Harney Peak

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Harney Peak
Harneygranite.jpg
Harney Peak from Palmer Gulch (August 2006)
Elevation 7,244 ft (2,208 m) NAVD 88[1]
Prominence 2,922 ft (891 m)[2]
Listing U.S. state high point
Location
Harney Peak is located in South Dakota
Harney Peak
Harney Peak
Pennington County, South Dakota, U.S.
Range Black Hills
Coordinates 43°51′57″N 103°31′57″W / 43.865847725°N 103.532431997°W / 43.865847725; -103.532431997Coordinates: 43°51′57″N 103°31′57″W / 43.865847725°N 103.532431997°W / 43.865847725; -103.532431997[1]
Topo map USGS Custer
Climbing
First ascent July 24, 1875 by Valentine McGillycuddy and party[3]
Easiest route hike, Trail 9[4]

Harney Peak is the highest natural point in South Dakota and is located in the Black Elk Wilderness area, in southern Pennington County, in Black Hills National Forest. At 7,242 feet (2,207 m),[1] it is also the highest summit in the United States east of the Rocky Mountains[5] and the highest point in the Black Hills.[2]

History[edit]

The peak was named in the late 1850s by Lieutenant Gouverneur K. Warren in honor of General William S. Harney, who was commander of the military in the Black Hills area in the late 1870s.[5]

The first European Americans believed to have reached the summit were a party led by General George Armstrong Custer in 1874, during the Black Hills expedition. Custer, along with five other men rode on horseback much of the way, and Custer forced his mount higher after the others in his party had dismounted, which one of the party, engineer W. H. Wood, later described as "cruel."[6]

Harney Peak is the site of the Sioux Native American Black Elk's "Great Vision" which he received when nine years old and the site to which he returned as an old man, accompanied by writer John Neihardt, who popularized the medicine man in his book Black Elk Speaks.[note 1]

Neihardt recorded Black Elk's words regarding his vision as follows: "I was standing on the highest mountain of them all, and round about beneath me was the whole hoop of the world," he is quoted as saying in Neihardt's book. "And while I stood there I saw more than I can tell and I understood more than I saw; for I was seeing in a sacred manner the shapes of all things in the spirit, and the shape of all shapes as they must live together like one being."[7]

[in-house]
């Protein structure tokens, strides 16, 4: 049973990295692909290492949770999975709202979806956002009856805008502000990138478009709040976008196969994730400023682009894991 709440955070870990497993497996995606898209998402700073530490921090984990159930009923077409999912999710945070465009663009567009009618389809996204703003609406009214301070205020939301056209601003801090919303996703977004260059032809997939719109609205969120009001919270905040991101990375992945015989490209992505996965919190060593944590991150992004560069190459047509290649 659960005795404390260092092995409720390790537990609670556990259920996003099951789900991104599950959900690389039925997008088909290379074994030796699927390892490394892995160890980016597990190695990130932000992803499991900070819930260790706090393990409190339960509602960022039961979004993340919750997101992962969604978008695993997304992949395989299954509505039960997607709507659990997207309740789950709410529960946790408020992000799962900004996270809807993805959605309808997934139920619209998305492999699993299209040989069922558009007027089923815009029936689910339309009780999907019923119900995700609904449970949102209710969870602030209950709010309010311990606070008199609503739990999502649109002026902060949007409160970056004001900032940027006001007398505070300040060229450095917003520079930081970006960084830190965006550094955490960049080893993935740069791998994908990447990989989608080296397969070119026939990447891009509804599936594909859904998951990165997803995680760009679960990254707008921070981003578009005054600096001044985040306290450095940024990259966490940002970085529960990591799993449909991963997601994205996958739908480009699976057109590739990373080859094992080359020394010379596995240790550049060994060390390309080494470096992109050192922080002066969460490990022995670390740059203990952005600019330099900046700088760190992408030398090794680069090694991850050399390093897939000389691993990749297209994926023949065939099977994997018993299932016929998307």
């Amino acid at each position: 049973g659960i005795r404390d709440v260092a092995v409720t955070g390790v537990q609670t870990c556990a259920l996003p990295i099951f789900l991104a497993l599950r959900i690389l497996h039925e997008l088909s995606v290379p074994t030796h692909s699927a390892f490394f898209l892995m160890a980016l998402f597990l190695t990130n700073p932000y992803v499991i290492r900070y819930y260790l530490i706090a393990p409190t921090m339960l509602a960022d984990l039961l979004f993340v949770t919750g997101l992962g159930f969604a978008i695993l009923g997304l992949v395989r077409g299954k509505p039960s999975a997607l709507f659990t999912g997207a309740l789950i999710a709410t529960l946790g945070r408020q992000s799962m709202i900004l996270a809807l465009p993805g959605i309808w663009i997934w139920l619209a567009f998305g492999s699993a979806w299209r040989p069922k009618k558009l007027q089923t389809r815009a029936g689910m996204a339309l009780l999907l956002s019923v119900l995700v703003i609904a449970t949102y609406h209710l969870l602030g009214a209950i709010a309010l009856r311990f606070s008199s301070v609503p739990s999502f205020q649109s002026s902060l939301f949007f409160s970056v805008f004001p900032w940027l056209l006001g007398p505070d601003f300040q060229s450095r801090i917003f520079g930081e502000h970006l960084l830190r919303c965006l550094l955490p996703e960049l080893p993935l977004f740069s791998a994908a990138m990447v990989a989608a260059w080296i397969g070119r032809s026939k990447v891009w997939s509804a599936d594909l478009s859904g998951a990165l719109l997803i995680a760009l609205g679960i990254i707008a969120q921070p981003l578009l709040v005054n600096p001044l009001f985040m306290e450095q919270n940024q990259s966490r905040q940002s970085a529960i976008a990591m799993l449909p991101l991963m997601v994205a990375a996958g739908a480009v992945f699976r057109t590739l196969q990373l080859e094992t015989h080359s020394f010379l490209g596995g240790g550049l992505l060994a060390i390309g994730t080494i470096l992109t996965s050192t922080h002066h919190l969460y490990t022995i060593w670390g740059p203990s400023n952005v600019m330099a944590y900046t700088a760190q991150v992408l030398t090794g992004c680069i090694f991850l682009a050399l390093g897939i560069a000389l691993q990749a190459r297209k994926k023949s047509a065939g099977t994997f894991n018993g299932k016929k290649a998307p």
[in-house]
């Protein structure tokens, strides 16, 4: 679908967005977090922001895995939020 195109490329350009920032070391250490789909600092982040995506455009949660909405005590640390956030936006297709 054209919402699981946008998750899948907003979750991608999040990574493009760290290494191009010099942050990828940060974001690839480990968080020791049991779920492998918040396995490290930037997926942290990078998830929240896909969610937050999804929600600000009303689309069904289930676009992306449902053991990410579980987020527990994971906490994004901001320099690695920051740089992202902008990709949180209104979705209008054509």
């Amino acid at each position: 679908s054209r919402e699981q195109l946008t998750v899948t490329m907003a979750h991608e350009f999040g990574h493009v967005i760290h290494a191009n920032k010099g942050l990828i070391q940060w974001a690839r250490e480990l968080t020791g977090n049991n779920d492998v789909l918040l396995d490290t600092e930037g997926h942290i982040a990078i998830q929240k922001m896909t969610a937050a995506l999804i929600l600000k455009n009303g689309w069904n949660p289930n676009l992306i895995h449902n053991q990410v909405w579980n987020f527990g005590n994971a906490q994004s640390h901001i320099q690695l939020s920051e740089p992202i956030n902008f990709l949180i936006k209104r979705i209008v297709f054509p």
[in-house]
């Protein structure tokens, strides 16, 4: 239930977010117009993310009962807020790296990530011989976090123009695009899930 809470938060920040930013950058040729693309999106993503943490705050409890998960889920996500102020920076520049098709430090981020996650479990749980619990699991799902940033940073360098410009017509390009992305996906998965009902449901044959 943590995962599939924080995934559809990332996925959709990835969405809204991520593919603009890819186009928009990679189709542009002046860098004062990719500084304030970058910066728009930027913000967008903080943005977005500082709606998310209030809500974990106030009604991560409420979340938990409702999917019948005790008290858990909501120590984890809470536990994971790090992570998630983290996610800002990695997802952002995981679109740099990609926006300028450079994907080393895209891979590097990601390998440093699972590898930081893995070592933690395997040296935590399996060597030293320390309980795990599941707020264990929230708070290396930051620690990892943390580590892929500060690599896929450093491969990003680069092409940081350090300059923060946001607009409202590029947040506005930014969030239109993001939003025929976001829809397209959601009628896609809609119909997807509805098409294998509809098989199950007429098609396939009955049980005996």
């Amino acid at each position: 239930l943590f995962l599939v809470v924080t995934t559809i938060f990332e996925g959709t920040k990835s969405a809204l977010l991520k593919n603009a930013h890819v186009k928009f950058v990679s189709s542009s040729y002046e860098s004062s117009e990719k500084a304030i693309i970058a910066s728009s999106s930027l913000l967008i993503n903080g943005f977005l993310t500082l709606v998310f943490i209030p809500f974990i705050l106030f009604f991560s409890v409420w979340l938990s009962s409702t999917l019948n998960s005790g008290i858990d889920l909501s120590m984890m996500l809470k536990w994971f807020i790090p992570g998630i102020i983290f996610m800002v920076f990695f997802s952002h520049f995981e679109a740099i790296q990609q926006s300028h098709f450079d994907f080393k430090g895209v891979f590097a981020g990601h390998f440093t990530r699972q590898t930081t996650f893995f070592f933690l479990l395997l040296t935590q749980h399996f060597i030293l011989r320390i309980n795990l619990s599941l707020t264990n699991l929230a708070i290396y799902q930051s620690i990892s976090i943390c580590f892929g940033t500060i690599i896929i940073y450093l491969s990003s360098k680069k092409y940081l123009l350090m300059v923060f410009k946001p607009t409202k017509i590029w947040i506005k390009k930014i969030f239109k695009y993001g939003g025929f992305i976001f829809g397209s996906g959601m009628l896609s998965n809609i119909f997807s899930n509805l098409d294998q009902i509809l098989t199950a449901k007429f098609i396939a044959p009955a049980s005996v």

Harney Peak was first used as a fire lookout tower in 1911, with nothing more than a wood crate placed at the summit. In 1920, a 12'x12' wood structure was built, and it was expanded to 16'x16' the following year. The Civilian Conservation Corps completed construction on the stone fire tower in 1938. Harney Peak was last staffed in 1967 as a fire lookout tower.[8]

Hiking[edit]

The summit can be reached from Sylvan Lake, Camp Remington, Highway 244, Palmer Creek Rd., Mount Rushmore, or Horse Thief Lake. From the trailhead at Sylvan Lake in Custer State Park, to the summit and back is about 7 miles (11 km),[4] This is the shortest, least strenuous, and most popular route. No permit is required for use of the first portion of the trail. However, the United States Forest Service requires hikers to obtain a permit at a self-service kiosk located at the entrance to the Black Elk Wilderness area, en route to the summit.[9]

An old stone tower, once used as a fire lookout tower, is located at the summit. The ashes of Valentine McGillycuddy were interred near the base of the tower and a plaque reads "Valentine McGillycuddy, Wasicu Wacan". Wasitu Wacan is Lakota for "Holy White Man."[10]

Gallery[edit]

See also[edit]

Notes[edit]

  1. ^ See chapter 3 and the Author's Postscript of Black Elk Speaks, Bison Books, 2004.

References[edit]

  1. ^ a b c "Harney". NGS data sheet. U.S. National Geodetic Survey. Retrieved 2008-11-08. 
  2. ^ a b "Harney Peak, South Dakota". Peakbagger.com. Retrieved 2008-12-29. 
  3. ^ James R. Macdonald, Ph.D (2009). "Museum of Geology: History". Rapid City, South Dakota: South Dakota School of Mines & Technology. Retrieved 2012-11-10. 
  4. ^ a b "Harney Area Trailheads". South Dakota Fish, Game and Parks. Retrieved 2012-11-10. 
  5. ^ a b "Harney Peak". Geographic Names Information System, U.S. Geological Survey. Retrieved 2010-09-04. 
  6. ^ Connell, Evan S. (1984). Son Of The Morning Star. San Francisco, California: North Point Press. pp. 237–238. ISBN 0-86547-160-6. 
  7. ^ "Harney Peak". SouthDakota.com. Retrieved 2012-11-10. 
  8. ^ Saum, Bradley D. (2013). Harney Peak Revealed. Createspace. pp. 34–36. ISBN 9781478316756. 
  9. ^ "Harney Peak". SummitPost.org. http://www.summitpost.org/page/150511. Retrieved 2012-11-12.
  10. ^ "McGillycuddy House at the heart of city history". Retrieved 2012-11-12. 

External links[edit]